Phuket Thailand's best scuba diving (+66) 076 688 113
Why does my scuba mask fog up?

Why does my scuba mask fog up?

Why does my scuba mask fog up?

Fogging scuba or snorkeling masks have been a scuba diving issue since scuba diving first started.A foggy mask can ruin a dive. Here we will try and work out why does our scuba masks fog up?

The basic principle on why a mask fogs is a simple one. In the simplest term, temperature inside the mask is greater than the outside of the mask. The temperature difference occurs because our body temperature inside (skin, forehead, breathing) is around 37 degrees Celsius or 98 degrees Fahrenheit and the water on the outside of the mask is less than the water temperature.

Very basically, the temperature difference causes condensation (assisted by our damp breath or sweat) and settles on the glass of the mask. Glass is not the best surface for the condensation/water to adhere to and that something is typically the residue left over from the manufacturing process that coats the lens, dirt and oils on the lens.

The first step of making sure your mask is less prone to fogging is a perfectly clean mask.

Here are some tips to avoid having a foggy mask.

Scubapro Diver Display Centre Aussie Divers Phuket

Why does my scuba mask fog up?

Let Aussie Divers Phuket Find You a Great Mask

Change some habits

• Don’t breathe out of your nose!! I personally believe this is the greatest issue leading to mask fogging. The warm moist air from your inner body if perfect for creating condensation. When you first start diving it may be difficult to do however take some time to adjust to solely breathing in and out through your mouth. Exhaling through your nose undoubtedly cause of mask fog. Focus on mouth only breathing and you will go a long way to having less fogging issues.

• Have a correctly fitting mask, especially for those with Asian faces. Most universal masks are designed for the bigger western noses (such as the writers). The nostrils are sealed by the nose piece and it makes it very difficult to breath through and for damp air to enter the mask. Asian typically have small noses that don’t seal in the mask making it easier for them to exhale into the mask. Many scuba diving brands have Asian masks, Gull seems to be the leading the way and Cressi have a new rage being release soon. Further, a poorly fitting mask can let excess water in and that can also add to condensation issues.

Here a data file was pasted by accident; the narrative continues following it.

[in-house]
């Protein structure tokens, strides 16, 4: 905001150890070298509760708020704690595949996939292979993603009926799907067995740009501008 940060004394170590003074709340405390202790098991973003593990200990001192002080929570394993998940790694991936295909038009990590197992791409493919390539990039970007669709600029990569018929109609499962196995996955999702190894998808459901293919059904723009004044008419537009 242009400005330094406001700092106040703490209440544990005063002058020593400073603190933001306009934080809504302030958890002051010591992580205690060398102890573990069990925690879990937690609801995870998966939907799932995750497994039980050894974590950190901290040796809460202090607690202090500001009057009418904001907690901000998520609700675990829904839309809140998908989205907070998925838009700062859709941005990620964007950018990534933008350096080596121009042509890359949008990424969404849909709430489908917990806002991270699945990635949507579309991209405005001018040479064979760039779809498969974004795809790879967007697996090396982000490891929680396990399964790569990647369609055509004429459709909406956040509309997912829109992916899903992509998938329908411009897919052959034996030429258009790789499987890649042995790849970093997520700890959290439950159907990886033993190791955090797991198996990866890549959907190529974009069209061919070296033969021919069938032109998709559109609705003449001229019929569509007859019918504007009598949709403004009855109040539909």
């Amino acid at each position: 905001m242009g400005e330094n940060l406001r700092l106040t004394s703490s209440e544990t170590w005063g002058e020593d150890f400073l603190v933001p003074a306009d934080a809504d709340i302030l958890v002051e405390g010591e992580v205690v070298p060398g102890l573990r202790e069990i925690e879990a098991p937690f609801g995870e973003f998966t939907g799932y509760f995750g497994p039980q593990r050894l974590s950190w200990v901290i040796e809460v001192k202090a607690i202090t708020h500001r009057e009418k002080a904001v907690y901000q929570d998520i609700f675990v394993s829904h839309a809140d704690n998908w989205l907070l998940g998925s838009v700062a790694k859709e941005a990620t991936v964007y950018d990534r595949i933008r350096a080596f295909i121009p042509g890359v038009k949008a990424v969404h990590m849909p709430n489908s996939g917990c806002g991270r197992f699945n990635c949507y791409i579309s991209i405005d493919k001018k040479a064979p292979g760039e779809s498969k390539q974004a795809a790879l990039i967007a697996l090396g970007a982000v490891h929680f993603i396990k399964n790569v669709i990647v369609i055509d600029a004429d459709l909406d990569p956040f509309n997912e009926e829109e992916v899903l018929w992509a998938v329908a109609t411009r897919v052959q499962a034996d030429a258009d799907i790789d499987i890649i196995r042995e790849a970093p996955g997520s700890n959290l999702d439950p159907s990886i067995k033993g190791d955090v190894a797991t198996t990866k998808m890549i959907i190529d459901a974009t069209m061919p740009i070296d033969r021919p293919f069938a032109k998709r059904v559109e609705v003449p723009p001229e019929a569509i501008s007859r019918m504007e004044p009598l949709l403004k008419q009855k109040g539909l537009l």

• Avoid touching the inside of your mask. More so if you have just used defogger For fingers contains oils and touching your mask transfers those oils into it. This negates the defogger effect and dirtying your mask. Many divers apply defog using their fingers. Try to avoid doing that. More so if you are finding your mask still fogs after application. Use a defog that can easily swish around inside your mask rather than needing to be manually spread, and once it’s rinsed don’t put your hands back on it.

Enjoying The Dive Aussie Divers

Enjoying The Dive Aussie Divers

Let Aussie Divers Phuket Find You a Great Mask

General Care of your mask and good habits

As we have written in a previous blog, cleaning your mask with non-whitening toothpaste is a great way to reduce fog. We know to do this with a new mask however masks do get a buildup of gunk and they should be cleaned regularly. Salt water, grime and even chloring from a swimming pool can cause unwanted build up. Try to clean the mask with a soft bristled tooth brush and avoid touching the mask with your fingers.

Try to put put your mask on with a dry face. Dry your face with a dry towel if you can. If you need to and even wipe off the skirt of your mask. Try not to remove your mask off once it is in position. This hopefully will keep as much water out of the mask as possible.

Rinse your mask off with lukewarm or cool water after each dive. Then pat it dry with a clean, dry towel. Wash your mask every once in a while with mild soap to prevent your mask from getting any dirt or oils from building up on the lens. Always pat it dry with a clean, dry towel. Do not store your mask while it is wet. Cleaning and drying off your mask will also help prolong the life of your mask.

Scubapro Turtle Aussie Divers Phuket

Scubapro Turtle Aussie Divers Phuket

Mask Defogging Methods